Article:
Friendly Madison (pictured) is also aged three. Madison would really benefit from having a calm, confident, friendly male by her side to provide her with the companionship she is desperately seeking. She is an absolute sweetheart, who would be happy to live with older children in the home.

Dolly Bunton

This two-year-old Dwarf lop bunny came into RSPCA along with several other rabbits due to concerns for their welfare. Although initially worried and shy, she has gained lots of confidence and is proving to be such a special girl.

Dolly will need to go to a quiet home where she can relax, explore and investigate to her little heart’s content at her own pace. We also feel Dolly would be better suited to living as an indoor rabbit provided she is given an area with plenty of opportunities to hide if and when she wants.

Although we feel she could live with a neutered male the bonding will need to be done very gradually to allow her to build a bond and a relationship at her own pace. No bunny wants to live alone, so hopefully there is her perfect companion out there just waiting to welcome her into her new home.

Cracker and Pretzel

Girls Cracker and Pretzel have settled in really well to the centre’s small animals unit and have grown in confidence over time showing staff and volunteers their lovable personalities. The girls love to explore their surroundings and are both inquisitive and playful. They can be very social and enjoy a fuss, especially when there’s treats and food offered to them! They are estimated to be around three to six months old and have lived together most of their lives so we are looking to rehome them together.

Fluff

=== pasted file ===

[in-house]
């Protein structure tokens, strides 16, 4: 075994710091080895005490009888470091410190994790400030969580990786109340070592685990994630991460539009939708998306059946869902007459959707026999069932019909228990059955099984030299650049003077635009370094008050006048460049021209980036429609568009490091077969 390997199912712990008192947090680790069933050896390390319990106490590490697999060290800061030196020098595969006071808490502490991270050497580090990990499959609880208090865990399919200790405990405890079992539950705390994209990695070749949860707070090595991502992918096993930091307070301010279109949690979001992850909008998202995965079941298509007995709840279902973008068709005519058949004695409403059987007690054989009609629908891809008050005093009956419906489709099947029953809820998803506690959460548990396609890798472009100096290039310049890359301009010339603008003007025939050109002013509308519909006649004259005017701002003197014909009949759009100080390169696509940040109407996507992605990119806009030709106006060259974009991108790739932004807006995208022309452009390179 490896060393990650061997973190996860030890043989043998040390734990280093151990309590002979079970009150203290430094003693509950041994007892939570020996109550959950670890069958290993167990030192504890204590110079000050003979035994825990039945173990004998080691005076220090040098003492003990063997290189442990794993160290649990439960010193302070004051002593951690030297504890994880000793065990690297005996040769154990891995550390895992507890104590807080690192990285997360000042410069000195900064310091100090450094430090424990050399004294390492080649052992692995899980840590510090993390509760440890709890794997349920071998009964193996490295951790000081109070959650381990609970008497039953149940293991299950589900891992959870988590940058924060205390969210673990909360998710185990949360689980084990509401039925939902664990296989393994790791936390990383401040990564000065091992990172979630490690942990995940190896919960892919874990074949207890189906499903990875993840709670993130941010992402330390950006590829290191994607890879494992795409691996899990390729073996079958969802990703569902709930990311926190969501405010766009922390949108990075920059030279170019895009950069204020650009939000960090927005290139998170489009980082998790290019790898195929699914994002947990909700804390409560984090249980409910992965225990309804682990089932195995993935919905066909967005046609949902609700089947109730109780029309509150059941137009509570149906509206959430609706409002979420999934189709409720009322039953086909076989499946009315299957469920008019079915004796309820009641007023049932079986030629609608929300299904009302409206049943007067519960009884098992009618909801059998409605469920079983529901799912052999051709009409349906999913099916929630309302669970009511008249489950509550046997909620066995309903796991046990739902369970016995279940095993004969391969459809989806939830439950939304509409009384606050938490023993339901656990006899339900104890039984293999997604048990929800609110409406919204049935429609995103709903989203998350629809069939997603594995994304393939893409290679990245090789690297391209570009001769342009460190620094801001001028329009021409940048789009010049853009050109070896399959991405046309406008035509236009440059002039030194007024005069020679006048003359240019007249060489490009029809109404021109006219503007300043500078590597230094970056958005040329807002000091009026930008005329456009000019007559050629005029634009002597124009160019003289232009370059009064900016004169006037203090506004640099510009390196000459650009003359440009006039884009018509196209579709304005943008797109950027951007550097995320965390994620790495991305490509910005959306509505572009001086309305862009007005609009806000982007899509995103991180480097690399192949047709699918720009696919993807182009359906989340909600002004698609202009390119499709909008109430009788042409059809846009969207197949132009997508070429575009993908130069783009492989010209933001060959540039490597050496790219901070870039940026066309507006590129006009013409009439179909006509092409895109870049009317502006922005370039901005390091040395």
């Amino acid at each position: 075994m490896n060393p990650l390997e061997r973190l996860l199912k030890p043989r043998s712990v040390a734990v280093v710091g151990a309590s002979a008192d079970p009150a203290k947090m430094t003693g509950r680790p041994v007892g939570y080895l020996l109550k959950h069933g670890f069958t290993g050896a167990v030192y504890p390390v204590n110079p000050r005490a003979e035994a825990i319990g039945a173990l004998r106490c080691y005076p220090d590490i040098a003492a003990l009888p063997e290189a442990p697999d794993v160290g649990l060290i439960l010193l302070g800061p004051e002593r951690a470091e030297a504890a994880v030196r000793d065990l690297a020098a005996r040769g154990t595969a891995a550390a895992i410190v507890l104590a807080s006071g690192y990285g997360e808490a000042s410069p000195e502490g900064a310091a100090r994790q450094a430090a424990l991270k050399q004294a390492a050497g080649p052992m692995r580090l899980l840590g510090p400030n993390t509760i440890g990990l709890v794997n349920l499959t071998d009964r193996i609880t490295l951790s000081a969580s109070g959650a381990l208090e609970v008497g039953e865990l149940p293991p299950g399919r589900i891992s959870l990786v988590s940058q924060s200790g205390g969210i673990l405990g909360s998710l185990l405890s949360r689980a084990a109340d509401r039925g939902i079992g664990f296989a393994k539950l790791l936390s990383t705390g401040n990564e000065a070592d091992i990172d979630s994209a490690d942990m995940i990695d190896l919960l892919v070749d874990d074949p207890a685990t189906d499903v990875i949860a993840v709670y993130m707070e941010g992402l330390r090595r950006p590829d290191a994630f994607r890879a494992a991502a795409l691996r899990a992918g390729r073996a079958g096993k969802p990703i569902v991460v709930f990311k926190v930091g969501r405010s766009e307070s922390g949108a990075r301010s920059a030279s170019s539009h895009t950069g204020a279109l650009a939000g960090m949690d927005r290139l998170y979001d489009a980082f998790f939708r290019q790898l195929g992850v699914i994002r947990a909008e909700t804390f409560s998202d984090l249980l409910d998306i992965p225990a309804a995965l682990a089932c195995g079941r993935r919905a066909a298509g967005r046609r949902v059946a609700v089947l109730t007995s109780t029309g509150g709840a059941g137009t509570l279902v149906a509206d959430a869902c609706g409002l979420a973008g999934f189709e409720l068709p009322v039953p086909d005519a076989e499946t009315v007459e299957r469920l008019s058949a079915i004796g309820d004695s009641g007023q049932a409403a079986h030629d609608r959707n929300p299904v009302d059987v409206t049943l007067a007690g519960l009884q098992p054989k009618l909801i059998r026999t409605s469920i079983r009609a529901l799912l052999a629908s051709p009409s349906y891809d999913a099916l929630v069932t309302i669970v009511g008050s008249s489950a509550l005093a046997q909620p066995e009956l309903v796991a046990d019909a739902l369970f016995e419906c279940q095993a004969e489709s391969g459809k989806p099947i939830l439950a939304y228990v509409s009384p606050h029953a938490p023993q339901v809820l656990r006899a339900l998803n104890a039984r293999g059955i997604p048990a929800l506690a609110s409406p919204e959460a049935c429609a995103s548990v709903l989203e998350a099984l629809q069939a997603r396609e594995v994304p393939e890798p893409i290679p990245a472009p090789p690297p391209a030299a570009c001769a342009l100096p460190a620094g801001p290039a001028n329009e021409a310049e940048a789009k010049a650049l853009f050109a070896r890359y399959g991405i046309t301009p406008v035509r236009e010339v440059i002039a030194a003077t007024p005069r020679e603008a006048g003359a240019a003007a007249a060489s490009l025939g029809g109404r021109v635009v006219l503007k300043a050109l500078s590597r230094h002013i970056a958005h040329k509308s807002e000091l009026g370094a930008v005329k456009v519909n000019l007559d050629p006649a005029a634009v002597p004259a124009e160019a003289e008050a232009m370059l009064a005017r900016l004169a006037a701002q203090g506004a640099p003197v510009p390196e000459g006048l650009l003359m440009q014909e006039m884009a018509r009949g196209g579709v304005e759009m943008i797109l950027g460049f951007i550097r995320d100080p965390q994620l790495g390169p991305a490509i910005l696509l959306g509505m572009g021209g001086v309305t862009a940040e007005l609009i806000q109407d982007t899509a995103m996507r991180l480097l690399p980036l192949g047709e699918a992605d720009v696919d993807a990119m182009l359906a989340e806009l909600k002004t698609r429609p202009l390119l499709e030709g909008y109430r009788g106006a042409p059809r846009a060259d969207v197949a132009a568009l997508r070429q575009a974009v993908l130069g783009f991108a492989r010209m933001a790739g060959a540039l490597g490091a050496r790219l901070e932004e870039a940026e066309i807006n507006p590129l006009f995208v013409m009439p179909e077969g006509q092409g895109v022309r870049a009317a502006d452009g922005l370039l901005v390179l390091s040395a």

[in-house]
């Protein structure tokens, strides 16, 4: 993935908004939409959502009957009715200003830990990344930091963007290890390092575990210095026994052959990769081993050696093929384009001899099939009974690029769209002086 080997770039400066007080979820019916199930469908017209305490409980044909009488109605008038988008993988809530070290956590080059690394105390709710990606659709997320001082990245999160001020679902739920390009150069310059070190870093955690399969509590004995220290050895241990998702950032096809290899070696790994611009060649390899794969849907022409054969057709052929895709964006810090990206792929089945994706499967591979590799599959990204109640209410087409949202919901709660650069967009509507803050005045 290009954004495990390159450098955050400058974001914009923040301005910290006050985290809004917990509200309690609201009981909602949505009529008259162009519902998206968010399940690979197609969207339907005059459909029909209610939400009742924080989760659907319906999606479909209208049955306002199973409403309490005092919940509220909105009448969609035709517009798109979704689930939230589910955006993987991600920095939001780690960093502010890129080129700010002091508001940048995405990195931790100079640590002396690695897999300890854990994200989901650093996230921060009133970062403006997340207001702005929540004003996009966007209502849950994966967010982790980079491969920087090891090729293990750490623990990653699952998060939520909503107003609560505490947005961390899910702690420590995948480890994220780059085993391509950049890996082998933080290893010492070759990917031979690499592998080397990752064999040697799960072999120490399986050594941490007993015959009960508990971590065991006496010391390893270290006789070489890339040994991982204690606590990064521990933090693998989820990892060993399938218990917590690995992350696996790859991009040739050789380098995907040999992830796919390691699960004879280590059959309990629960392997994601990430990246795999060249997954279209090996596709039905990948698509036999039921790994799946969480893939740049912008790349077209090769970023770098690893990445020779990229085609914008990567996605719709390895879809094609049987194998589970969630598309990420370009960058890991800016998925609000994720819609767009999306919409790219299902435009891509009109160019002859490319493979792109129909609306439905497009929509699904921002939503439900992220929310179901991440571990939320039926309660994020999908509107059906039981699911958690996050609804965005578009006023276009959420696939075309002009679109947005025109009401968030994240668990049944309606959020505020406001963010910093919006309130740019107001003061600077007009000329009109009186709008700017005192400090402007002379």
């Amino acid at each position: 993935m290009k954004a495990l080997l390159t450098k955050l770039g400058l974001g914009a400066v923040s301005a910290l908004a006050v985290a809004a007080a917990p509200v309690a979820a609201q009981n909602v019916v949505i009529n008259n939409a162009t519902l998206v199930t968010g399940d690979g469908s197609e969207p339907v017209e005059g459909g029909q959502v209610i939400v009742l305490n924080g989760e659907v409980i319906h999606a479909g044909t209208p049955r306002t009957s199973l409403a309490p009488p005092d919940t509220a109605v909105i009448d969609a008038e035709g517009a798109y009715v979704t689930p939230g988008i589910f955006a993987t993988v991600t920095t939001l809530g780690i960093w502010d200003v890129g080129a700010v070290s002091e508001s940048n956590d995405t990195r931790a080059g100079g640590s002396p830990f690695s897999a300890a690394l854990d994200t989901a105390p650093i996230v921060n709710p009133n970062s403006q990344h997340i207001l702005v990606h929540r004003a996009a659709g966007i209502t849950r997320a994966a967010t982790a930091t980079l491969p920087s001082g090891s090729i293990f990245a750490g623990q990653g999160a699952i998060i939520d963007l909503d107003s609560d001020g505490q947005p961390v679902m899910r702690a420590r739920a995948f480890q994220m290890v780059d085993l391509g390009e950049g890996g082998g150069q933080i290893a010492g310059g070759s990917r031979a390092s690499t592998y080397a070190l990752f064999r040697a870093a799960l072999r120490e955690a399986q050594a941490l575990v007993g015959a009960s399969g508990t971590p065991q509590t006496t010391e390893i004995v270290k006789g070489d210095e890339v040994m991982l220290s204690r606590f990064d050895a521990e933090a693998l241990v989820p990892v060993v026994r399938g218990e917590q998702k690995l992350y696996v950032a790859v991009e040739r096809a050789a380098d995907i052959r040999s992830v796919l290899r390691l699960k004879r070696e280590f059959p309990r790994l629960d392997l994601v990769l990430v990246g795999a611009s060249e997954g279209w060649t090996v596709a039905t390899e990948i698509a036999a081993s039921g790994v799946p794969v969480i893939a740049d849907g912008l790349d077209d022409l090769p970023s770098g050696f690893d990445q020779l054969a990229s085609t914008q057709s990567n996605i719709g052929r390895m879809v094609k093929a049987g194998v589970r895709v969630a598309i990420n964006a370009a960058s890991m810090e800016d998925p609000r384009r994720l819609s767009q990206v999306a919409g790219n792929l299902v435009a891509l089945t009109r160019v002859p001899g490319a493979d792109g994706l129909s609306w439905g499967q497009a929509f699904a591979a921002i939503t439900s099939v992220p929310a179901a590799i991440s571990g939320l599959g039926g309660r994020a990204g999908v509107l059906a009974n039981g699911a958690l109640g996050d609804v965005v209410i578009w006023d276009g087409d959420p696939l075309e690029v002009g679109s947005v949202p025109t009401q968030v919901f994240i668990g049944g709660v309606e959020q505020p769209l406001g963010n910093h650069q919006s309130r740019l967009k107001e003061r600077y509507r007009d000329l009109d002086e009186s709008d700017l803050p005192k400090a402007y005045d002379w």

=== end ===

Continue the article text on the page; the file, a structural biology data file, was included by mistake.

Fluff came into RSPCA care due to concerns for her welfare. She can be a little on the shy side when it comes to interacting with new people, handling and a change in environment but provided she is given some time, patience and a gentle approach where she is able to engage and interact on her own terms she will come on leaps and bounds like she has done here at the animal centre.

Due to her previous negative experiences in a home, Fluff now needs an experienced owner who can see past the trauma she has experienced.

Fluff will need a very gradual introduction to another rabbit or, provided she has the appropriate space and interaction from her new family, she could go home as a single lady.

Dougie

Meet adorable Dougie who is just a year old. He came into RSPCA care after there were concerns for his welfare. Dougie was initially quite shy and reserved but given time, a little TLC and lots of tasty food he has turned into such a sweet, affectionate boy.

Although Dougie has made great progress with our regular staff and volunteers he still can be a little sensitive at times when he meets unfamiliar people, during handling and when he is in unfamiliar areas. Dougie would really benefit from having a confident, friendly female by his side to show him the ropes and help build his confidence even more.

Bam Bam

Meet our beautiful boy Bam-Bam. Initially when Bam Bam was settling into the small animals unit he really struggled with the change of environment and was very worried. But given time, patience, more space and a predictable routine Bam-Bam has come on leaps and bounds. Food is for sure the key to this boy’s heart and has helped the staff build a relationship with him.

Bam-Bam can display conflicted behaviours towards some of our rabbits at the centre and can easily become defensive if he feels threatened. Due to this we feel Bam-Bam will need a very gradual introduction to another rabbit. We also feel that Bam – Bam would be better suited to a quiet household with children of secondary school age or older.

To mark the RSPCA’s special anniversary the animal welfare charity wants to inspire one million people to join their movement to improve animals’ lives.

To find out how you can join their million-strong movement for animals visit www.rspca.org.uk/200.